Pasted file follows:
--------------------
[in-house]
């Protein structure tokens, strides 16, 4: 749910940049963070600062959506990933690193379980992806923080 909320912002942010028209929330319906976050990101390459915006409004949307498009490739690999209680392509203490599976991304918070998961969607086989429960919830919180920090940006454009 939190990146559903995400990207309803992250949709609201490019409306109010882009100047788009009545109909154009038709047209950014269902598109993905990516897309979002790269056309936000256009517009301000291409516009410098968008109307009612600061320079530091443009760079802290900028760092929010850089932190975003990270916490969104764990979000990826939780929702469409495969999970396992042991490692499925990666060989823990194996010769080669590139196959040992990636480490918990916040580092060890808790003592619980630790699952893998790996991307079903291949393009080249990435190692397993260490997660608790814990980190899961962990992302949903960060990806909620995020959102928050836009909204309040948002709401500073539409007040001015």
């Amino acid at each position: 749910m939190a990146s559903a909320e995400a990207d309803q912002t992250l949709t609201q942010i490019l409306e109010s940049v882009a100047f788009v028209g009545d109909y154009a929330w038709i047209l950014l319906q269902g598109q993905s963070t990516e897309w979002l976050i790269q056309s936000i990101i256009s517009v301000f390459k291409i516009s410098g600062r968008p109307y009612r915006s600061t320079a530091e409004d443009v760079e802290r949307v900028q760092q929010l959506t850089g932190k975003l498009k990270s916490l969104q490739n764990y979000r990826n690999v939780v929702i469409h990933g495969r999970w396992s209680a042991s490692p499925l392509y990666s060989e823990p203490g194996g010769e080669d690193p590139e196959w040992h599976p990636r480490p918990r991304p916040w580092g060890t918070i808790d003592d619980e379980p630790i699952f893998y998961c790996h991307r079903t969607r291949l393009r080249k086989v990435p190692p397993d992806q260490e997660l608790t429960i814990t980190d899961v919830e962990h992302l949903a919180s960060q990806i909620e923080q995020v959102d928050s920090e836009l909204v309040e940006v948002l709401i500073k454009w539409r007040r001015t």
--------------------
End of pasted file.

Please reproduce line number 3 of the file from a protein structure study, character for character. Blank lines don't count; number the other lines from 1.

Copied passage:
């Amino acid at each position: 749910m939190a990146s559903a909320e995400a990207d309803q912002t992250l949709t609201q942010i490019l409306e109010s940049v882009a100047f788009v028209g009545d109909y154009a929330w038709i047209l950014l319906q269902g598109q993905s963070t990516e897309w979002l976050i790269q056309s936000i990101i256009s517009v301000f390459k291409i516009s410098g600062r968008p109307y009612r915006s600061t320079a530091e409004d443009v760079e802290r949307v900028q760092q929010l959506t850089g932190k975003l498009k990270s916490l969104q490739n764990y979000r990826n690999v939780v929702i469409h990933g495969r999970w396992s209680a042991s490692p499925l392509y990666s060989e823990p203490g194996g010769e080669d690193p590139e196959w040992h599976p990636r480490p918990r991304p916040w580092g060890t918070i808790d003592d619980e379980p630790i699952f893998y998961c790996h991307r079903t969607r291949l393009r080249k086989v990435p190692p397993d992806q260490e997660l608790t429960i814990t980190d899961v919830e962990h992302l949903a919180s960060q990806i909620e923080q995020v959102d928050s920090e836009l909204v309040e940006v948002l709401i500073k454009w539409r007040r001015t």